Disney Princess Enchanted Tales: Follow Your Dreams
|Disney Princess Enchanted Tales: Follow Your Dreams|
|Directed by||David Block|
|Produced by||Kurt Albrecht
|Written by||Shirley Pierce|
Roger Craig Smith
Flo Di Re
|Narrated by||Susan Blakeslee|
|Music by||Jeff Danna (score)
|Edited by||Kevin Locarro|
|Distributed by||Walt Disney Home Entertainment|
|Release dates||September 4, 2007|
|Running time||56 minutes|
Disney Princess Enchanted Tales: Follow Your Dreams is a 2007 direct-to-video animated feature produced by DisneyToon Studios. It was the first film in a planned new Disney Princess Enchanted Tales series of direct-to-video films, each featuring new stories about the Disney Princesses. It was released on September 4, 2007 by Walt Disney Studios Home Entertainment.
|This section requires expansion. (July 2014)|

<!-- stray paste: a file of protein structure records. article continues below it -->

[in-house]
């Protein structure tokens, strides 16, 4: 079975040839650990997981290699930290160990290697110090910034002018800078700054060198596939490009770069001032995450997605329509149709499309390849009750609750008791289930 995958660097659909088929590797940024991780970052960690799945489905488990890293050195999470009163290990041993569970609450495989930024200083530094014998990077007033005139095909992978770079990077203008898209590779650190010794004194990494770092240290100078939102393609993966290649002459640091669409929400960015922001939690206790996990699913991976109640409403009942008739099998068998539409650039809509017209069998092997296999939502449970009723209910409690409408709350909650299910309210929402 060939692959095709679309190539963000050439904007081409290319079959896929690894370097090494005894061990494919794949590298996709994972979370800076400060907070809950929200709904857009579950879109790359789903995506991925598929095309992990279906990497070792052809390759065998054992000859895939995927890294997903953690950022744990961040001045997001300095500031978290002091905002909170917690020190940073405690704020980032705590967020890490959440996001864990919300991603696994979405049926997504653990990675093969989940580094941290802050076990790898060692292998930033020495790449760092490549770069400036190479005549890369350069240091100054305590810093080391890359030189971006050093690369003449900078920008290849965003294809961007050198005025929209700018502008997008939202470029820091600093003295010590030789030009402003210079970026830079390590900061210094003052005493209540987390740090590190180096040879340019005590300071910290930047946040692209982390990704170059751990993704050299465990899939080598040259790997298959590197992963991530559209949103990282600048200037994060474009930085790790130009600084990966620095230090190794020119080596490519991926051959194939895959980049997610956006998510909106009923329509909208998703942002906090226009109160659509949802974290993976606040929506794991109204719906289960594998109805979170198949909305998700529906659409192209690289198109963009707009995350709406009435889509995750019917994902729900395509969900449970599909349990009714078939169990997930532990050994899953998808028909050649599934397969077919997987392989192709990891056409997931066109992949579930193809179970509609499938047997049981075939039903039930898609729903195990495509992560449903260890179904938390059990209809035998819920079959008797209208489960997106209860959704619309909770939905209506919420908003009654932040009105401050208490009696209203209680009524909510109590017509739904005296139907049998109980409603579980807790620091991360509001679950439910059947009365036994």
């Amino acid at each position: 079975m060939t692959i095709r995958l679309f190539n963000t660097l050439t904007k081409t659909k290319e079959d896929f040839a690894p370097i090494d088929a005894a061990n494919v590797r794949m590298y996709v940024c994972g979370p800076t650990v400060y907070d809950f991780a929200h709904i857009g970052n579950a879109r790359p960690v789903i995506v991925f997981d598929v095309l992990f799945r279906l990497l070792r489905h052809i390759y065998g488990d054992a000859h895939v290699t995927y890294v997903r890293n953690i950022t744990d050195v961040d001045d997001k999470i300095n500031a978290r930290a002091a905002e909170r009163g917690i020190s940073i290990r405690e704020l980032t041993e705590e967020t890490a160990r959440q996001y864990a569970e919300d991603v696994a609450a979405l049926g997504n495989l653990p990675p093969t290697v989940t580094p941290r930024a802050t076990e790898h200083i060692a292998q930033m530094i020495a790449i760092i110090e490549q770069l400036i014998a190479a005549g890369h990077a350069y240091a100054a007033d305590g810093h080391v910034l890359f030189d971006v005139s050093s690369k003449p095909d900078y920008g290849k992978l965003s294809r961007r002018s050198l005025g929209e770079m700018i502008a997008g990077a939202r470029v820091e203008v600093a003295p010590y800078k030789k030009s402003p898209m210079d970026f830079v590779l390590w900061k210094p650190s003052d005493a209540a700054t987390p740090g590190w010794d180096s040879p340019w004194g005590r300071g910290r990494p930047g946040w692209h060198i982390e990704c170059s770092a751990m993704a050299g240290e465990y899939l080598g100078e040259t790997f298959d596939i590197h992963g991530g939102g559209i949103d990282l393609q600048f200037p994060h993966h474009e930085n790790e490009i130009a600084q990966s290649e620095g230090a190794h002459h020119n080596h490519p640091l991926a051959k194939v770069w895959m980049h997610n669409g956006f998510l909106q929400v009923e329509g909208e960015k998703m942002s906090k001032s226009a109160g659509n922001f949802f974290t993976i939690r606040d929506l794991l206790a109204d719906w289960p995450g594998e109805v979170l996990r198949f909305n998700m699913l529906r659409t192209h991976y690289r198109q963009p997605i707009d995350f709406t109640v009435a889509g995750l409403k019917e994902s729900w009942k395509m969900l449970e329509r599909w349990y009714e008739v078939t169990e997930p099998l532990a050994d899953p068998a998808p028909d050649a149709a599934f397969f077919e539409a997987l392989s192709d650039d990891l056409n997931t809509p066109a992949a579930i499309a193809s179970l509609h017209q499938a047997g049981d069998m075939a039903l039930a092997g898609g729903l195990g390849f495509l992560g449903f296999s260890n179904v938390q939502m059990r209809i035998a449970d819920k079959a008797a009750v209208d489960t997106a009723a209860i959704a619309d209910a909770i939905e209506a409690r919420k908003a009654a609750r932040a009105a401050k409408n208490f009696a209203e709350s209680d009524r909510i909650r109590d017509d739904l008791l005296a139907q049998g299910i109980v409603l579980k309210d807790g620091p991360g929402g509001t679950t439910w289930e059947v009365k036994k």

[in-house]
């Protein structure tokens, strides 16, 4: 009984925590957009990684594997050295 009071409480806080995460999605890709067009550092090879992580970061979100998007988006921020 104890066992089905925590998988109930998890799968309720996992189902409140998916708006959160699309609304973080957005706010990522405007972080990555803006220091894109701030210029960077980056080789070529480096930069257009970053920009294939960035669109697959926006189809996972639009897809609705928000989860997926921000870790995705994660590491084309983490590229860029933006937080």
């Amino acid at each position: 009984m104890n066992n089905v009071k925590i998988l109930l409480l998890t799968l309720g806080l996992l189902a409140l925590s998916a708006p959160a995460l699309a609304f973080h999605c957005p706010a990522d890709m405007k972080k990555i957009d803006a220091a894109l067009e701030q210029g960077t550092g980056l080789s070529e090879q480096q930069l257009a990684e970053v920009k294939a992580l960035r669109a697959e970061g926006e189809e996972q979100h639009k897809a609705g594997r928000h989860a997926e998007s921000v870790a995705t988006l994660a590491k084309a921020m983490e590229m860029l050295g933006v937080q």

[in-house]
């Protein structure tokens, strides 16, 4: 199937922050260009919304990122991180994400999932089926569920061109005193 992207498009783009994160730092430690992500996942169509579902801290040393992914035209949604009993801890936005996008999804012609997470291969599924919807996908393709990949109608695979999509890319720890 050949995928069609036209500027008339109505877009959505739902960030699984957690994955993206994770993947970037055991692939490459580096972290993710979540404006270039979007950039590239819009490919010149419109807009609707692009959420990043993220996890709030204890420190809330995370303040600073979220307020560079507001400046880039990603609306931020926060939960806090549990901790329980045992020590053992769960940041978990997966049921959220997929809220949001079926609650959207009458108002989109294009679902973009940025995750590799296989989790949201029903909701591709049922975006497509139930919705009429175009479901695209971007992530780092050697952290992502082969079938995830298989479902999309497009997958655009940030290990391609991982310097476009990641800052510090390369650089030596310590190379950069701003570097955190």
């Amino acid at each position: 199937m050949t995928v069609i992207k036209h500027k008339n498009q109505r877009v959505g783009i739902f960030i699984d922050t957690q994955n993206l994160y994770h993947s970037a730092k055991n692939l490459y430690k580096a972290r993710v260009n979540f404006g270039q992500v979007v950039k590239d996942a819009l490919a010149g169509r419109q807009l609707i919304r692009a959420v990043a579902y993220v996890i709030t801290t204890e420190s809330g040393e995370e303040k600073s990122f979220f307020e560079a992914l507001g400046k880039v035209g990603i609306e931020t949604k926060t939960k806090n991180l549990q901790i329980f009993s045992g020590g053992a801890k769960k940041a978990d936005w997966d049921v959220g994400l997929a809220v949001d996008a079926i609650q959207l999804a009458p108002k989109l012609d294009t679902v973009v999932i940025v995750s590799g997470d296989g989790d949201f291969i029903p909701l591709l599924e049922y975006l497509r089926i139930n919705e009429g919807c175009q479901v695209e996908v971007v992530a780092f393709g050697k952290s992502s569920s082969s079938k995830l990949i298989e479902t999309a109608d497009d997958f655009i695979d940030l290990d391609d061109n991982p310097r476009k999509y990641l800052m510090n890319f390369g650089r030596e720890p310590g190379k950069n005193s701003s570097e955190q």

This film was originally intended to be the first of a series of spinoffs "in which short stories about the various princesses from the Disney canon were paired according to some thematic overlap". Originally, the first film in the series, was to be titled A Kingdom of Kindness and feature a completely different Aurora story as well as a story about Belle of Beauty and the Beast rather than Jasmine. Trailers were released for this installment on various Disney DVDs, but it was never released. The second film in the series, referred to simply as Disney Princess Enchanted Tales in previews on various Disney Princess related DVDs, was originally scheduled for a 2008 release. It was to have a new Cinderella story as well as a new Mulan story. It also was never released, due to poor sales of Follow Your Dreams. Antagony & Ecstasy argues that this specific project was the catalyst for newly appointed Chief Creative Officer for Disney animated projects John Lasseter shutting down and halting all DisneyToon Studios sequel projects that weren't too far into production.